I am a healthy 33 year old woman. I have been recently diagnosed with one 5mm gallstone. The ultra sound showed that is was not causing an obtruction. Over the last month and a half I have been suffering with attacks of severe nause that last for hours and cause me to shake, bloating and tightness around my ribcage. It always happens at night, but I have very minimal pain. It takes close to a week to recover from each "attack". I do have a constant nagging dull pain in between my shoulder blades and in my mid back, and queasyness. My blood pressure has been consistantly low for weeks, last check was 87/45. Blood work showed my levels were normal. I have no fever, but I do have chills. I have been quite constipated even though my diet has been consisting mostly of whole grain toast, and fruits and vegetables. I have been maintaining a low fat diet for weeks. I have lost 10 pounds.
My doctor feels that most of my symptoms are not caused by the gallstone. I was hoping to get another opinion I am waiting to be scheduled for another ultra sound and CT. I am just so tired now, I need some relief. Can you suggest anything? Thanks!!
I have never understood the ignorance of some well meaning physicians. They leave patients with the idea that the likelihood of their symptoms coming from their gallbladder is somehow proportional to the number or size of the stones present. Although you may develop a life threatening complication from a stone either blocking the neck of the gallbladder, or passing into the common bile duct with subsequent blockage or the most lethal complication, gallstone pancreatitis the evidence would argue that the day to day symptoms that patients with gallstones experience isn't actually from the stones at all. You must realize that approximately 15-20% of folks walking around the mall at any given time would be shown to have gallstones if they were ultrasounded. Only 20% of these people will ever have symptoms from their gallbladders. If the symptoms actually came from the stones why wouldn't they all have problems? As it turns out, studies have suggested that the pain and other symptoms are actually related to gallbladder dyskinesia or "malfunction" of the gallbladder. Most patients with gallstones have been shown to have relatively normal function of their gallbladders while those with symptoms typically have ineffective gallbladder contractions. To get back to your situation, you have typical biliary symptoms. All you are looking for with the ultraound is some evident of an abnormal gallbladder. Even one small stone is sufficient. If your ultrasound had been normal (no stones) you would have been given a functional test of your gallbladder (HIDA with CCK stimulation) because your history is so consistent with biliary pain. Only if that were normal and did not elicit your typical pain would further workup be undertaken. There is absolutely no indication for another ultrasound - you already have an abnormal one. There is nothing that another one would show that would change the recommendations. If there were more stones present the gallbladder should be removed. If the one stone was no longer there then the delay from the physicin not responding to the abnormal study allowed for a serious complication to occur as the only path out of the gallbladder is down the common bile duct with the potential for very bad complications as noted above. People with biliary dyskinesia have the option of deciding on surgery depending on their level of symptoms. People with proven gallstones and typical biliary symptoms - any biliary symptoms - fall into a high risk category where they have a 35% chance of landing in the ER with a serious complication. When we are forced to deal with these patients in the face of a complication, some studies have shown a 100 fold increase in their mortality rate. That is why we recommend cholecystectomy to patients with gallstones and biliary symptoms. I am, as a surgeon, less of a threat to their longevity than their gallbladder is. As for the people with gallstones and no biliary symptoms, only 1-3% will develop symptoms annually and it is unusual to initially present with a sevee complication. In this group, observation is recommended with the understanding that they will return should they develop symptoms. This is the standard of practice. It was developed in a National Institutes of Health Concensus Committee in 1992. These are developed with experts from multiple specialties based on available data to standardize patient care and facilitate the highest level of care no matter what specialty your physician belongs to. When the question is whether or not surgery would be indicated, the only opinion that counts is from a surgeon. We are trained to know the indications and contra-indications better than anyone else. You wouldn't expect the carpenter to be able to tell you what's wrong with your air conditioner would you? Why would surgical recommedations come from a primary care provider?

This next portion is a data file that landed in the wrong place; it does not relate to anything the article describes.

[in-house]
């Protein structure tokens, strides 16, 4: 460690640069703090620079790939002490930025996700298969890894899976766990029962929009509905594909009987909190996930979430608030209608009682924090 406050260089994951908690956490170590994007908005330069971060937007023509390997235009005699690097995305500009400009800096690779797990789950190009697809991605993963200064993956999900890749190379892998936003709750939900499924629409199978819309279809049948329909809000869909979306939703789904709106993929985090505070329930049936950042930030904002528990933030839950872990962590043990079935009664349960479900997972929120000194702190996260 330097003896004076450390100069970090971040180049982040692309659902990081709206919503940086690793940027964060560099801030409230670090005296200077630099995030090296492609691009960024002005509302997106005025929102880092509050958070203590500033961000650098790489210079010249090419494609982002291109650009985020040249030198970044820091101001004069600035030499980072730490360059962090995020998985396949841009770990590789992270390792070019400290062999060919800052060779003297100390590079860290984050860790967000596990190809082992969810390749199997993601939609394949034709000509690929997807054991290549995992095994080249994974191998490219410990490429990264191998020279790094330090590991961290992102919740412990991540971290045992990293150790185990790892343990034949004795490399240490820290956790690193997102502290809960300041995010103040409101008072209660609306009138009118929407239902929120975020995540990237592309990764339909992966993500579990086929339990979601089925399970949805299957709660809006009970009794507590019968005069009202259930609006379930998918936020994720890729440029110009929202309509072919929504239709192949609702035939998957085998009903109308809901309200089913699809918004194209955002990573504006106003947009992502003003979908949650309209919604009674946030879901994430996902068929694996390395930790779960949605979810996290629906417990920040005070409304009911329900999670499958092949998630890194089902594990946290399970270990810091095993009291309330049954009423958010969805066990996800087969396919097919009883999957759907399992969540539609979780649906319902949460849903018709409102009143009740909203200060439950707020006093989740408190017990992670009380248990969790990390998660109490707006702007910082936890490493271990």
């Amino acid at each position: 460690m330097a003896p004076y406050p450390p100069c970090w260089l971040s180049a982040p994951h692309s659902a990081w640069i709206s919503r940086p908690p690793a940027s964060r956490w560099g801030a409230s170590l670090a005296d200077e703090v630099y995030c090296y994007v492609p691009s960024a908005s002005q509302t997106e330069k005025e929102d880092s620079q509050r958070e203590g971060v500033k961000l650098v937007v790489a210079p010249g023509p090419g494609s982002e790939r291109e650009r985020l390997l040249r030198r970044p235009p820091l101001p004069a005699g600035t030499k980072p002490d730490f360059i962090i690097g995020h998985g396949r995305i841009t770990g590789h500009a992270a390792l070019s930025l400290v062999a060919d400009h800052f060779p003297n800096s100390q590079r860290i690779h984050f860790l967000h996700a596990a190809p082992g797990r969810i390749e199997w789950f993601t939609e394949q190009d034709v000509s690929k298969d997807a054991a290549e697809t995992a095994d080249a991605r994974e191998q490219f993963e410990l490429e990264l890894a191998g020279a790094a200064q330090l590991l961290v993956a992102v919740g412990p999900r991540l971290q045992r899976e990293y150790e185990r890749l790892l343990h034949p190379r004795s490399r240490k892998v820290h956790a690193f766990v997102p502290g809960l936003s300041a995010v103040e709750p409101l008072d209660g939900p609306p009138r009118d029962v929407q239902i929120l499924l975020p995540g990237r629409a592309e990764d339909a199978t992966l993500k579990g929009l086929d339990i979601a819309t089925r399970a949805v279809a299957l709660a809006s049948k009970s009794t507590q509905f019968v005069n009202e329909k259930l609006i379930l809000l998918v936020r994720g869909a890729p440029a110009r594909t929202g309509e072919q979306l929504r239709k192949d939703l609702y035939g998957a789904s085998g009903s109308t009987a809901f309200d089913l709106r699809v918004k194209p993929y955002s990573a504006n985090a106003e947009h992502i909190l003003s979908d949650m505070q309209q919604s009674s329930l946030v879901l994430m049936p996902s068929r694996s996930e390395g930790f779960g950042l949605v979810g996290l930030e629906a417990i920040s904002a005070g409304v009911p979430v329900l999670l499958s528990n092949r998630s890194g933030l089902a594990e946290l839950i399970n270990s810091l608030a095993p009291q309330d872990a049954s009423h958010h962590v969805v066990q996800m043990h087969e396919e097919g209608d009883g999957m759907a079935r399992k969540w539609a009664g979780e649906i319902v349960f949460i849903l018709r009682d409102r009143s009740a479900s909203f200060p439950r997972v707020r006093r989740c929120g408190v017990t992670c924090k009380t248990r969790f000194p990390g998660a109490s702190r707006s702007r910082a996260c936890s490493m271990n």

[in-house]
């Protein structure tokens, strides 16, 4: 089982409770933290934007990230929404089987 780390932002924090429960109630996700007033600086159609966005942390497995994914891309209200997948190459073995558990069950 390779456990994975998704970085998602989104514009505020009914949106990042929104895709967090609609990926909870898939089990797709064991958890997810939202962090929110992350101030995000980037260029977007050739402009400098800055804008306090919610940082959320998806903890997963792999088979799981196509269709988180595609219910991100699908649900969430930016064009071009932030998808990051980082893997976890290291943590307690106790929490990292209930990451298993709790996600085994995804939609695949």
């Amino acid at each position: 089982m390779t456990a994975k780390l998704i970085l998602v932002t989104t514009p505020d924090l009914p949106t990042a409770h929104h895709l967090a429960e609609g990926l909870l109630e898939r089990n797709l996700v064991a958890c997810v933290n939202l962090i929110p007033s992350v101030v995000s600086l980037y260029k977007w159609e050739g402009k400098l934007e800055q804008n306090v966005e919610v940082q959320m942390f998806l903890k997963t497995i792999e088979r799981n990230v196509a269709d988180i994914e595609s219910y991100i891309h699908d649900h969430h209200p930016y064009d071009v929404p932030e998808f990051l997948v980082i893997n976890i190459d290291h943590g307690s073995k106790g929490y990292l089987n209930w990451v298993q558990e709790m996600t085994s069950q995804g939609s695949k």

Thank you so much for your quick and helpful response. I have felt strongly from what I have read over the last month that my gallbladder is what is causing me the trouble. Maybe I'm not crazy after all?!
I should have mentioned that I do have an appointment with a surgeon, but not for 2 months and that's just for the consultation. I went to the ER this week and was sent home before even being admitted because the triage nurse said my pain wasn't severe. I have been doubting myself, and trying to ignore how terrible I feel.
Your information has now given me the info now to walk back in there with confidence.
I will look to your site for help in the future. Thank you so much.
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